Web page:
RL Miller

RL Miller is an attorney, climate/enviro blogger, runner, quilter, keeper of chickens. If you hate the terms climate zombies and oilpocalypse, blame RL Miller.


Oil shale drilling another terrible aspect of GOP transportation bill

Yet another reason why the Republican transportation bill sucks: It would open up more land to oil shale mining -- a destructive and not-commercially feasible technology.

Natural Gas

Situation normal, all fracked up: Obama embraces fracking

The Obama administration appears to have bought the hype about abundant natural gas. In a report last week, it endorsed the "safe and environmentally responsible" extraction of the fuel via hydraulic fracturing.

Keystone cave? No, Keystone Kabuki.

The payroll tax cut extension deal, approved by the Senate 89-10 this morning, is being widely reported as including a requirement that the State Department act on the Keystone XL pipeline within 60 days. Talking Points Memo labels it a GOP win on Keystone, and Politico reports:Greens call out Keystone XL deal. However, David Dayen at Firedoglake – a site not normally known for reflexive defense of Democrats’ negotiating tactics – sees it differently: Republicans demand to kill the Keystone XL pipeline. A careful analysis shows that the in all likelihood the deal will simply allow both sides to generate hot-button quotes …


Water. Coal. Texas. Sanity. One of these words does not belong.

Texas’ water problems won’t be over anytime soon.Photo: SeanIn case anyone missed it, Texas had a big drought last summer — the worst one-year drought in the state’s history. Lakes dried, animals were slaughtered, cities imposed lawn-watering restrictions, the governor prayed for rain. Among the doom-and-gloom sector of the left, talk has been circulating of Texas as a failed state. That’s easy to dismiss as tit-for-tat revenge for Texas’ age-old talk of secession; after all, droughts end, and places recover. Unless they don’t: When one takes a hard look at Texas’ water supply, and plans to build nine water-intensive coal …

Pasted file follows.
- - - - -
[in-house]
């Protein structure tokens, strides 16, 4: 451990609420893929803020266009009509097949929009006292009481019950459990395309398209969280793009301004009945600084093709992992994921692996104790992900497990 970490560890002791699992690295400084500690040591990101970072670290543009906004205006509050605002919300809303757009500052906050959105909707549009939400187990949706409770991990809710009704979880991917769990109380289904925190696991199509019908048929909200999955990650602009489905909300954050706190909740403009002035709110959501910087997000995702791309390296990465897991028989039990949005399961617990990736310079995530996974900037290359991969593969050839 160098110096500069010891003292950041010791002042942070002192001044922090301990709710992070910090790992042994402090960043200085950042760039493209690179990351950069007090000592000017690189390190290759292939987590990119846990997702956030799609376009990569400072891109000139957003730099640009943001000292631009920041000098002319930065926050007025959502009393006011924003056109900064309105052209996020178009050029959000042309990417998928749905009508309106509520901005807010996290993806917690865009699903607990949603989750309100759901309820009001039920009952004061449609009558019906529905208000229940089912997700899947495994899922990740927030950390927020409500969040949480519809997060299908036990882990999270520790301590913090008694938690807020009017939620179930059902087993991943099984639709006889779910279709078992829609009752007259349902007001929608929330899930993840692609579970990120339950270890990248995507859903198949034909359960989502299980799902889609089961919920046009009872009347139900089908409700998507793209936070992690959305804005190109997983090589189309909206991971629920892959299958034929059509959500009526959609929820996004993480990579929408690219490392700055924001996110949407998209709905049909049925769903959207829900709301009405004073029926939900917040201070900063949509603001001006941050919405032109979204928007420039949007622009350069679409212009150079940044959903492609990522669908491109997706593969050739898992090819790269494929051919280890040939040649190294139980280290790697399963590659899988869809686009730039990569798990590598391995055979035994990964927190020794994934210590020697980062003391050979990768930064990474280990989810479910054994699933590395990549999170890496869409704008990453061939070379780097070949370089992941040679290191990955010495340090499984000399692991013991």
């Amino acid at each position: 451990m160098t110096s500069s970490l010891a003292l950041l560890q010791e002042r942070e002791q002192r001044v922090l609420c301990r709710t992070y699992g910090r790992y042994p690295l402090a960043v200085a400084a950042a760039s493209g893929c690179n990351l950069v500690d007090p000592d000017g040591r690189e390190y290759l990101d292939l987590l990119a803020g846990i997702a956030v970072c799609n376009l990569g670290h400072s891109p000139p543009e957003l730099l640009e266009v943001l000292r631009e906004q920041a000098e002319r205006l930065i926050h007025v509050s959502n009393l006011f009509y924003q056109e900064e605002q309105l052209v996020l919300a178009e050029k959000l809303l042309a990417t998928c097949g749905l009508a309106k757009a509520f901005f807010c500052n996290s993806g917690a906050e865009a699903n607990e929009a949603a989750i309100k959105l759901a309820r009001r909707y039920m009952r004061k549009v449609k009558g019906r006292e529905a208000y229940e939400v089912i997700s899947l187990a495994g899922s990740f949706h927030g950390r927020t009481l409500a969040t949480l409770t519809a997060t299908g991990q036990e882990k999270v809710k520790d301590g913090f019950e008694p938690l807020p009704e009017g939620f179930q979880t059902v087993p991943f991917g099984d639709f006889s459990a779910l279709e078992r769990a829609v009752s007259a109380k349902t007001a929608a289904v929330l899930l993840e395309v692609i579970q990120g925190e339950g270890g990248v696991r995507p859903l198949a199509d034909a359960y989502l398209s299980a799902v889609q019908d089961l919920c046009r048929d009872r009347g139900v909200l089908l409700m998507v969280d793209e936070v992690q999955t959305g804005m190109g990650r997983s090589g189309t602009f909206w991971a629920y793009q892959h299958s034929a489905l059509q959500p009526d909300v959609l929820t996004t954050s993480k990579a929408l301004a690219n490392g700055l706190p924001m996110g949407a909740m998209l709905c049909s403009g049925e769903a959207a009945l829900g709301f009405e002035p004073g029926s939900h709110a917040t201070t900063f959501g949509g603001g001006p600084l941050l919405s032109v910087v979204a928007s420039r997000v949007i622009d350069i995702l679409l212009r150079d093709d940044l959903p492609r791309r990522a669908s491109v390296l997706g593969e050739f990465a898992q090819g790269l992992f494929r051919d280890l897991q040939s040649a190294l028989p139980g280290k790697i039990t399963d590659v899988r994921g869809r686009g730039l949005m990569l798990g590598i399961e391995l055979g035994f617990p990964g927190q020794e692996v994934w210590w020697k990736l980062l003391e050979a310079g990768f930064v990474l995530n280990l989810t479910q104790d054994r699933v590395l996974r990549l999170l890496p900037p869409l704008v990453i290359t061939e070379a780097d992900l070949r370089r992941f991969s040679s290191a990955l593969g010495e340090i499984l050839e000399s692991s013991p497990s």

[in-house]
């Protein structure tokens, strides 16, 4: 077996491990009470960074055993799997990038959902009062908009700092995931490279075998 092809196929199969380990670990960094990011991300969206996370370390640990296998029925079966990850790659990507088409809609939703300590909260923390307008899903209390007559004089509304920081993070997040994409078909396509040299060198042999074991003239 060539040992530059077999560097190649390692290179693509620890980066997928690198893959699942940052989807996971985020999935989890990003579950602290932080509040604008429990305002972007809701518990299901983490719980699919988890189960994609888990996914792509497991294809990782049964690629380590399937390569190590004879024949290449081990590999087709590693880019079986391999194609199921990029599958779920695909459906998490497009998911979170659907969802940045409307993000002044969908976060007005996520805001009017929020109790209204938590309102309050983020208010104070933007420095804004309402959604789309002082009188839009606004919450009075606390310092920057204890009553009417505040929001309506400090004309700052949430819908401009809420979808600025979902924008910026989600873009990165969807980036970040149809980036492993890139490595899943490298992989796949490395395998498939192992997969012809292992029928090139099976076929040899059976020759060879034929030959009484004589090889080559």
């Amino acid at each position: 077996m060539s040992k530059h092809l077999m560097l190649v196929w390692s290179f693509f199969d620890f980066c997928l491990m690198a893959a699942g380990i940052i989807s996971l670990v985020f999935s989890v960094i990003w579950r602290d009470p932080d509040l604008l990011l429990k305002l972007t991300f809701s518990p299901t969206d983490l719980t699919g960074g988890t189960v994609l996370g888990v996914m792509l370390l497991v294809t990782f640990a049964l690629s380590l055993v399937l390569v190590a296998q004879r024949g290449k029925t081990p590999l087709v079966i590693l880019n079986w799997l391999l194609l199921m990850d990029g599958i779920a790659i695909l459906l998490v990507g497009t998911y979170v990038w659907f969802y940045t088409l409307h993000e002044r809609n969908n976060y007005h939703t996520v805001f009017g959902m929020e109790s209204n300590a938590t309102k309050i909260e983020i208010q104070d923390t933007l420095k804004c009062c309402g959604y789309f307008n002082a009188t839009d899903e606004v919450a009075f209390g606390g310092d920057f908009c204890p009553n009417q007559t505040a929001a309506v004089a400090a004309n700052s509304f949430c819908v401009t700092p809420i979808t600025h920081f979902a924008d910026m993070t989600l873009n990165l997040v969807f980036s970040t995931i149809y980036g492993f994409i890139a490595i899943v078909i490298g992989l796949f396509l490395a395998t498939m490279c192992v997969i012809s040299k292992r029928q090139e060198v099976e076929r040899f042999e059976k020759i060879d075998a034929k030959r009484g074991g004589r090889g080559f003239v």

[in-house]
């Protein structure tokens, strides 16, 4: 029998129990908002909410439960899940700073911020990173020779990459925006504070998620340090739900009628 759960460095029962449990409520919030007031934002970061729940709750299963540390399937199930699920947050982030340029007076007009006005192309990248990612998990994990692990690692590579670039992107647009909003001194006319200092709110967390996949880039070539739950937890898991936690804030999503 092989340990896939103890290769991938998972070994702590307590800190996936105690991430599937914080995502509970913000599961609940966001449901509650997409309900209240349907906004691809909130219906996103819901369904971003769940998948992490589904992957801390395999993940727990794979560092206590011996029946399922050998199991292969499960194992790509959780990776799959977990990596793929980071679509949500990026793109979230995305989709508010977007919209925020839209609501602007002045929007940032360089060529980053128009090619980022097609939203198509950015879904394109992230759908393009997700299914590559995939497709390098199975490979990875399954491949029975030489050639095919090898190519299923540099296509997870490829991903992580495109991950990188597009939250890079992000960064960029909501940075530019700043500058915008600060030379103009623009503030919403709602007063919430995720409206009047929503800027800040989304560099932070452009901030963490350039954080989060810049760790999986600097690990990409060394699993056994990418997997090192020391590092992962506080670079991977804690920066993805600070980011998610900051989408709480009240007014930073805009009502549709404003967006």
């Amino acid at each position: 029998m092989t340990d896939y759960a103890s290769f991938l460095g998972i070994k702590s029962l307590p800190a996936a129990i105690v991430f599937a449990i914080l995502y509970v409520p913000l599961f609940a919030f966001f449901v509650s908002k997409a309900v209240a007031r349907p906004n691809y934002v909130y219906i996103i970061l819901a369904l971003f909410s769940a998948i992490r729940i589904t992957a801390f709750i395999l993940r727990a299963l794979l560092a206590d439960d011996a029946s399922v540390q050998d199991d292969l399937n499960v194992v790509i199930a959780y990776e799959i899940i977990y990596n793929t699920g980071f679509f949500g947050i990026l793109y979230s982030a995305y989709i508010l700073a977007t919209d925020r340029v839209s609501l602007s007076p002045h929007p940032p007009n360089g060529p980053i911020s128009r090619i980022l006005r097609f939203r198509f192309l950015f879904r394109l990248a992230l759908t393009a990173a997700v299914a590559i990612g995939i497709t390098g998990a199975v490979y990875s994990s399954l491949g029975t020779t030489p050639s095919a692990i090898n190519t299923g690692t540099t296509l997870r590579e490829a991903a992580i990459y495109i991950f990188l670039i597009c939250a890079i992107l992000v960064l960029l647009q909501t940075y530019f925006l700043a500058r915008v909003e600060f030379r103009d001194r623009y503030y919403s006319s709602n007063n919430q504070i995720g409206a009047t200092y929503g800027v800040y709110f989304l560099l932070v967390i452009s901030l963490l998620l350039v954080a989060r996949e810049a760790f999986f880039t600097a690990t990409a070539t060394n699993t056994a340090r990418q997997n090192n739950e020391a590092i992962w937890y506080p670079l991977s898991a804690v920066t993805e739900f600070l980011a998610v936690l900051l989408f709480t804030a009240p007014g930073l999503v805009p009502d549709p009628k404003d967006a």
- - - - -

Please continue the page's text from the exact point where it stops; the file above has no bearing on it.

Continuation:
A mini-Keystone XL in Utah

Photo: RL MillerThe Keystone XL pipeline symbolizes our national debate: a governmental policy to be made that will set policy, for good or bad, for years to come: claimed energy security (access to friendly North American oil) and jobs vs environmental ruin and carbon bomb continuing our addiction to cheap-ish fossil fuels. Keystone XL is a huge decision to be made at a Presidential level. However, all across America, similar decisions are being made: fossil fuel production is being expanded with the blessing of the federal government. Consider Alton Coal. But first, consider Bryce Canyon National Park.   Bryce Canyon is best …


Will other states follow Nebraska’s lead in fighting Keystone XL?

Nebraskan protesters outside the state capitol.Photo: Mitch PaineThe Keystone XL pipeline will cross six states: Montana, South Dakota, Nebraska, Kansas, Oklahoma, and Texas. Opposition has been fiercest in Nebraska, whether because of a desire to protect the Ogallala Aquifer and Sand Hills or because of tremendous organizing by Jane Kleeb and Bold Nebraska (or both). Gov. Dave Heineman (R) has called a special session of the state legislature, beginning Nov. 1, presumably to regulate safety or, if possible, route the pipeline out of Nebraska entirely. The red state populist rebellion is now spreading beyond Nebraska. Now, South Dakota’s Gov. Dennis Daugaard (R) …


Solyndra and Keystone XL: A case study of skewed coverage at Politico

Politico has hyped Solyndra as a "scandal" while giving comparably little coverage to the culture of cronyism surrounding Keystone XL approval.

Climate Change

Why the insurance industry won’t save us from climate change

Could pricey premiums deter people from living in high-risk areas and prompt action on climate change? The evidence so far suggests not.

Solar Power

Solyndra was collateral damage in a trade war with China

Solar-panel installations are booming in the U.S. even as domestic solar companies are struggling, thanks to China's policy of shoveling money into its solar industry.

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